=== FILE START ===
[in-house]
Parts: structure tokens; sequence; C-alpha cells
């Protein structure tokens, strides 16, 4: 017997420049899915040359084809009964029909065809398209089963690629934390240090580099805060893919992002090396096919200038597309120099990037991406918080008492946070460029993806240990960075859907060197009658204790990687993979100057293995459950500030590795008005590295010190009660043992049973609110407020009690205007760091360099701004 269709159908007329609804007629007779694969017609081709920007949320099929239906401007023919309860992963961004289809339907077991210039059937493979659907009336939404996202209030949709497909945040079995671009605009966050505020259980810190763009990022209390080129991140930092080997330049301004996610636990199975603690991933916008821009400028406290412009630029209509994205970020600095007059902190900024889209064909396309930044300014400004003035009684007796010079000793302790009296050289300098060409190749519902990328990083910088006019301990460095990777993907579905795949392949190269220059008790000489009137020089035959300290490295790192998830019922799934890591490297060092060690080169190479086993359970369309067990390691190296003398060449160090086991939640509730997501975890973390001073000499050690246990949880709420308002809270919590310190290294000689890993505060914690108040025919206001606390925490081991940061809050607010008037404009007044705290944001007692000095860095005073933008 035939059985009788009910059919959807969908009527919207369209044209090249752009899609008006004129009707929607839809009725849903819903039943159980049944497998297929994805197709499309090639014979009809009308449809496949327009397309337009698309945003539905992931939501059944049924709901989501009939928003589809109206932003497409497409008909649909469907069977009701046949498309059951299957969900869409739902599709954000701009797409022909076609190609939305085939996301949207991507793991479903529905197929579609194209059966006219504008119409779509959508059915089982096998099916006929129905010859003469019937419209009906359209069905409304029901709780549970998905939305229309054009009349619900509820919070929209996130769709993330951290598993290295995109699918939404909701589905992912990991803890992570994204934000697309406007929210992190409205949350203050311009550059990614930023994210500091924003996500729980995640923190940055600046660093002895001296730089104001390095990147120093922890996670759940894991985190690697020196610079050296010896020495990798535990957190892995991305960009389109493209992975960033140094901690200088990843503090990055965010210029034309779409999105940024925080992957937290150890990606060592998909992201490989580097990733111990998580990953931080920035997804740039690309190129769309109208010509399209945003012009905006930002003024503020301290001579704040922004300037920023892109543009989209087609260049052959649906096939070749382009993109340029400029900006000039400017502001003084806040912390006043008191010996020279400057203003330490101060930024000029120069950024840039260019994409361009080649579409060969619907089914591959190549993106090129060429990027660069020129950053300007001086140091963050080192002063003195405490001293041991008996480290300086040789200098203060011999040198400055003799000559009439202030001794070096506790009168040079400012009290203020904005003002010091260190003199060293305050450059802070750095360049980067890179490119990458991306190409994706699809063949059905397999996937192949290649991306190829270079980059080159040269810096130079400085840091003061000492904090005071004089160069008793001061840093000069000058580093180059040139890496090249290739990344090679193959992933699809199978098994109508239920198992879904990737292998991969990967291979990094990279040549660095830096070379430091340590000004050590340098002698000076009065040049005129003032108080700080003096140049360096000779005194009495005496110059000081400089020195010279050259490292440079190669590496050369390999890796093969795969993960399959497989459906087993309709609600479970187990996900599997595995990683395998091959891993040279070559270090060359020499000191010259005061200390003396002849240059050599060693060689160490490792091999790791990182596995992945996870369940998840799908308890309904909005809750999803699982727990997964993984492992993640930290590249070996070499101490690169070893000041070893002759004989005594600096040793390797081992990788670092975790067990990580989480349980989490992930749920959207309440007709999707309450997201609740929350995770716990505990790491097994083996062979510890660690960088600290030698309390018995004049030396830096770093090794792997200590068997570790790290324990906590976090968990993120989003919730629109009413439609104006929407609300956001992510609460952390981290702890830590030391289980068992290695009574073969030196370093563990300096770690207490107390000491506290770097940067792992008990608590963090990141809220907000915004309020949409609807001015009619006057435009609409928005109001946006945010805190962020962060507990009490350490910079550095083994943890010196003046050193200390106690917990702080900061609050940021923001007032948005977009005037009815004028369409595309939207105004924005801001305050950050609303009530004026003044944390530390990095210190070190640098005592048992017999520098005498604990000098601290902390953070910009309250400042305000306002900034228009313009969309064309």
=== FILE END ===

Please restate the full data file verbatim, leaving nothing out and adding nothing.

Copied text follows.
[in-house]
Parts: structure tokens; sequence; C-alpha cells
């Protein structure tokens, strides 16, 4: 017997420049899915040359084809009964029909065809398209089963690629934390240090580099805060893919992002090396096919200038597309120099990037991406918080008492946070460029993806240990960075859907060197009658204790990687993979100057293995459950500030590795008005590295010190009660043992049973609110407020009690205007760091360099701004 269709159908007329609804007629007779694969017609081709920007949320099929239906401007023919309860992963961004289809339907077991210039059937493979659907009336939404996202209030949709497909945040079995671009605009966050505020259980810190763009990022209390080129991140930092080997330049301004996610636990199975603690991933916008821009400028406290412009630029209509994205970020600095007059902190900024889209064909396309930044300014400004003035009684007796010079000793302790009296050289300098060409190749519902990328990083910088006019301990460095990777993907579905795949392949190269220059008790000489009137020089035959300290490295790192998830019922799934890591490297060092060690080169190479086993359970369309067990390691190296003398060449160090086991939640509730997501975890973390001073000499050690246990949880709420308002809270919590310190290294000689890993505060914690108040025919206001606390925490081991940061809050607010008037404009007044705290944001007692000095860095005073933008 035939059985009788009910059919959807969908009527919207369209044209090249752009899609008006004129009707929607839809009725849903819903039943159980049944497998297929994805197709499309090639014979009809009308449809496949327009397309337009698309945003539905992931939501059944049924709901989501009939928003589809109206932003497409497409008909649909469907069977009701046949498309059951299957969900869409739902599709954000701009797409022909076609190609939305085939996301949207991507793991479903529905197929579609194209059966006219504008119409779509959508059915089982096998099916006929129905010859003469019937419209009906359209069905409304029901709780549970998905939305229309054009009349619900509820919070929209996130769709993330951290598993290295995109699918939404909701589905992912990991803890992570994204934000697309406007929210992190409205949350203050311009550059990614930023994210500091924003996500729980995640923190940055600046660093002895001296730089104001390095990147120093922890996670759940894991985190690697020196610079050296010896020495990798535990957190892995991305960009389109493209992975960033140094901690200088990843503090990055965010210029034309779409999105940024925080992957937290150890990606060592998909992201490989580097990733111990998580990953931080920035997804740039690309190129769309109208010509399209945003012009905006930002003024503020301290001579704040922004300037920023892109543009989209087609260049052959649906096939070749382009993109340029400029900006000039400017502001003084806040912390006043008191010996020279400057203003330490101060930024000029120069950024840039260019994409361009080649579409060969619907089914591959190549993106090129060429990027660069020129950053300007001086140091963050080192002063003195405490001293041991008996480290300086040789200098203060011999040198400055003799000559009439202030001794070096506790009168040079400012009290203020904005003002010091260190003199060293305050450059802070750095360049980067890179490119990458991306190409994706699809063949059905397999996937192949290649991306190829270079980059080159040269810096130079400085840091003061000492904090005071004089160069008793001061840093000069000058580093180059040139890496090249290739990344090679193959992933699809199978098994109508239920198992879904990737292998991969990967291979990094990279040549660095830096070379430091340590000004050590340098002698000076009065040049005129003032108080700080003096140049360096000779005194009495005496110059000081400089020195010279050259490292440079190669590496050369390999890796093969795969993960399959497989459906087993309709609600479970187990996900599997595995990683395998091959891993040279070559270090060359020499000191010259005061200390003396002849240059050599060693060689160490490792091999790791990182596995992945996870369940998840799908308890309904909005809750999803699982727990997964993984492992993640930290590249070996070499101490690169070893000041070893002759004989005594600096040793390797081992990788670092975790067990990580989480349980989490992930749920959207309440007709999707309450997201609740929350995770716990505990790491097994083996062979510890660690960088600290030698309390018995004049030396830096770093090794792997200590068997570790790290324990906590976090968990993120989003919730629109009413439609104006929407609300956001992510609460952390981290702890830590030391289980068992290695009574073969030196370093563990300096770690207490107390000491506290770097940067792992008990608590963090990141809220907000915004309020949409609807001015009619006057435009609409928005109001946006945010805190962020962060507990009490350490910079550095083994943890010196003046050193200390106690917990702080900061609050940021923001007032948005977009005037009815004028369409595309939207105004924005801001305050950050609303009530004026003044944390530390990095210190070190640098005592048992017999520098005498604990000098601290902390953070910009309250400042305000306002900034228009313009969309064309």